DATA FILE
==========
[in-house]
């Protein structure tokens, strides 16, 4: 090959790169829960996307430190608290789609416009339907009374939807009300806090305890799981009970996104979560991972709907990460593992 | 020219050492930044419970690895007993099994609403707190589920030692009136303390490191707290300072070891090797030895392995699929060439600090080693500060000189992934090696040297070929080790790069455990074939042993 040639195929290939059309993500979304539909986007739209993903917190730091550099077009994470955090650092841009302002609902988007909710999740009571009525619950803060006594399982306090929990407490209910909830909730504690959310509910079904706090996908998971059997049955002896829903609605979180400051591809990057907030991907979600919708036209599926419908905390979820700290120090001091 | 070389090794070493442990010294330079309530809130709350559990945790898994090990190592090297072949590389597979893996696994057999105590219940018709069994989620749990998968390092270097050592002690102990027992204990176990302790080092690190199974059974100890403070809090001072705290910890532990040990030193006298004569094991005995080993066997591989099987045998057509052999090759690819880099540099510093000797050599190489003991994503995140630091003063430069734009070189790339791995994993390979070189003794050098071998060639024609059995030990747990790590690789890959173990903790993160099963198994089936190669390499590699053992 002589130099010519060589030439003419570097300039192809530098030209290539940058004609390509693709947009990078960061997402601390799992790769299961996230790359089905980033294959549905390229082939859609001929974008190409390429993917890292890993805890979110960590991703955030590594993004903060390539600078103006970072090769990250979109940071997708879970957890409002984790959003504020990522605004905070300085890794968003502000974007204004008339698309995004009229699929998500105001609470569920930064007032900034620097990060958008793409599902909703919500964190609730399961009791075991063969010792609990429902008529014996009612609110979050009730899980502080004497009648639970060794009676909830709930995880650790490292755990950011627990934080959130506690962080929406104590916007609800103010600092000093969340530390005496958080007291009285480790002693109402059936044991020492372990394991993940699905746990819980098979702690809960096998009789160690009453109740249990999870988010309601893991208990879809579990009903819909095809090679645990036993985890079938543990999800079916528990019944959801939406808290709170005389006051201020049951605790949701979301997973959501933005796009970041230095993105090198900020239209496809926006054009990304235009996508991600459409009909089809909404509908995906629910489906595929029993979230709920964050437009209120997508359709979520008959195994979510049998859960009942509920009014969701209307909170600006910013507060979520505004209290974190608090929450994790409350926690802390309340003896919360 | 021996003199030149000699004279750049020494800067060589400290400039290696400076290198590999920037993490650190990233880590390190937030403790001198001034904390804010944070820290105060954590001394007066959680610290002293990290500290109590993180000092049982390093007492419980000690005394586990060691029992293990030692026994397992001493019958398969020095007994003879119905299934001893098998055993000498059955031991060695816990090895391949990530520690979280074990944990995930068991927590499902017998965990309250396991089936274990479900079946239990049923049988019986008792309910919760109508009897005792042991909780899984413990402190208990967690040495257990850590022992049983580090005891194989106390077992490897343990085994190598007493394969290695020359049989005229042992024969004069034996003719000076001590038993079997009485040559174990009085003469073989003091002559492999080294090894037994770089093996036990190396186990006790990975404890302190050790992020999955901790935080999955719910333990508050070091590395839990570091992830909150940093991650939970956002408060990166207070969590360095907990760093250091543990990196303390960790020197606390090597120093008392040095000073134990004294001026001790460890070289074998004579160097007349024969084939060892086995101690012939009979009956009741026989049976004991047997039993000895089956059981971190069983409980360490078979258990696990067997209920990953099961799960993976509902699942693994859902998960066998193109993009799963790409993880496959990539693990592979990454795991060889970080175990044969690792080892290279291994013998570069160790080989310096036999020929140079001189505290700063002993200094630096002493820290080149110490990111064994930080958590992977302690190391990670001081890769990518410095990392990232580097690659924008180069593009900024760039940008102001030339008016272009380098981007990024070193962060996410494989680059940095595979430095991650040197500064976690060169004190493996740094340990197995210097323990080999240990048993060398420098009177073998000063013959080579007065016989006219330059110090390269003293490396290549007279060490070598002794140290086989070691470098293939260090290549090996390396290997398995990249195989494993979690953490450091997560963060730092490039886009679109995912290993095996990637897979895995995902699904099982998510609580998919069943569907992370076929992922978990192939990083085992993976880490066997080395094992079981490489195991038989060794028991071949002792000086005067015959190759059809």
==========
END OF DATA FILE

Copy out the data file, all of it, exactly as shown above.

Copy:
[in-house]
């Protein structure tokens, strides 16, 4: 090959790169829960996307430190608290789609416009339907009374939807009300806090305890799981009970996104979560991972709907990460593992 | 020219050492930044419970690895007993099994609403707190589920030692009136303390490191707290300072070891090797030895392995699929060439600090080693500060000189992934090696040297070929080790790069455990074939042993 040639195929290939059309993500979304539909986007739209993903917190730091550099077009994470955090650092841009302002609902988007909710999740009571009525619950803060006594399982306090929990407490209910909830909730504690959310509910079904706090996908998971059997049955002896829903609605979180400051591809990057907030991907979600919708036209599926419908905390979820700290120090001091 | 070389090794070493442990010294330079309530809130709350559990945790898994090990190592090297072949590389597979893996696994057999105590219940018709069994989620749990998968390092270097050592002690102990027992204990176990302790080092690190199974059974100890403070809090001072705290910890532990040990030193006298004569094991005995080993066997591989099987045998057509052999090759690819880099540099510093000797050599190489003991994503995140630091003063430069734009070189790339791995994993390979070189003794050098071998060639024609059995030990747990790590690789890959173990903790993160099963198994089936190669390499590699053992 002589130099010519060589030439003419570097300039192809530098030209290539940058004609390509693709947009990078960061997402601390799992790769299961996230790359089905980033294959549905390229082939859609001929974008190409390429993917890292890993805890979110960590991703955030590594993004903060390539600078103006970072090769990250979109940071997708879970957890409002984790959003504020990522605004905070300085890794968003502000974007204004008339698309995004009229699929998500105001609470569920930064007032900034620097990060958008793409599902909703919500964190609730399961009791075991063969010792609990429902008529014996009612609110979050009730899980502080004497009648639970060794009676909830709930995880650790490292755990950011627990934080959130506690962080929406104590916007609800103010600092000093969340530390005496958080007291009285480790002693109402059936044991020492372990394991993940699905746990819980098979702690809960096998009789160690009453109740249990999870988010309601893991208990879809579990009903819909095809090679645990036993985890079938543990999800079916528990019944959801939406808290709170005389006051201020049951605790949701979301997973959501933005796009970041230095993105090198900020239209496809926006054009990304235009996508991600459409009909089809909404509908995906629910489906595929029993979230709920964050437009209120997508359709979520008959195994979510049998859960009942509920009014969701209307909170600006910013507060979520505004209290974190608090929450994790409350926690802390309340003896919360 | 021996003199030149000699004279750049020494800067060589400290400039290696400076290198590999920037993490650190990233880590390190937030403790001198001034904390804010944070820290105060954590001394007066959680610290002293990290500290109590993180000092049982390093007492419980000690005394586990060691029992293990030692026994397992001493019958398969020095007994003879119905299934001893098998055993000498059955031991060695816990090895391949990530520690979280074990944990995930068991927590499902017998965990309250396991089936274990479900079946239990049923049988019986008792309910919760109508009897005792042991909780899984413990402190208990967690040495257990850590022992049983580090005891194989106390077992490897343990085994190598007493394969290695020359049989005229042992024969004069034996003719000076001590038993079997009485040559174990009085003469073989003091002559492999080294090894037994770089093996036990190396186990006790990975404890302190050790992020999955901790935080999955719910333990508050070091590395839990570091992830909150940093991650939970956002408060990166207070969590360095907990760093250091543990990196303390960790020197606390090597120093008392040095000073134990004294001026001790460890070289074998004579160097007349024969084939060892086995101690012939009979009956009741026989049976004991047997039993000895089956059981971190069983409980360490078979258990696990067997209920990953099961799960993976509902699942693994859902998960066998193109993009799963790409993880496959990539693990592979990454795991060889970080175990044969690792080892290279291994013998570069160790080989310096036999020929140079001189505290700063002993200094630096002493820290080149110490990111064994930080958590992977302690190391990670001081890769990518410095990392990232580097690659924008180069593009900024760039940008102001030339008016272009380098981007990024070193962060996410494989680059940095595979430095991650040197500064976690060169004190493996740094340990197995210097323990080999240990048993060398420098009177073998000063013959080579007065016989006219330059110090390269003293490396290549007279060490070598002794140290086989070691470098293939260090290549090996390396290997398995990249195989494993979690953490450091997560963060730092490039886009679109995912290993095996990637897979895995995902699904099982998510609580998919069943569907992370076929992922978990192939990083085992993976880490066997080395094992079981490489195991038989060794028991071949002792000086005067015959190759059809």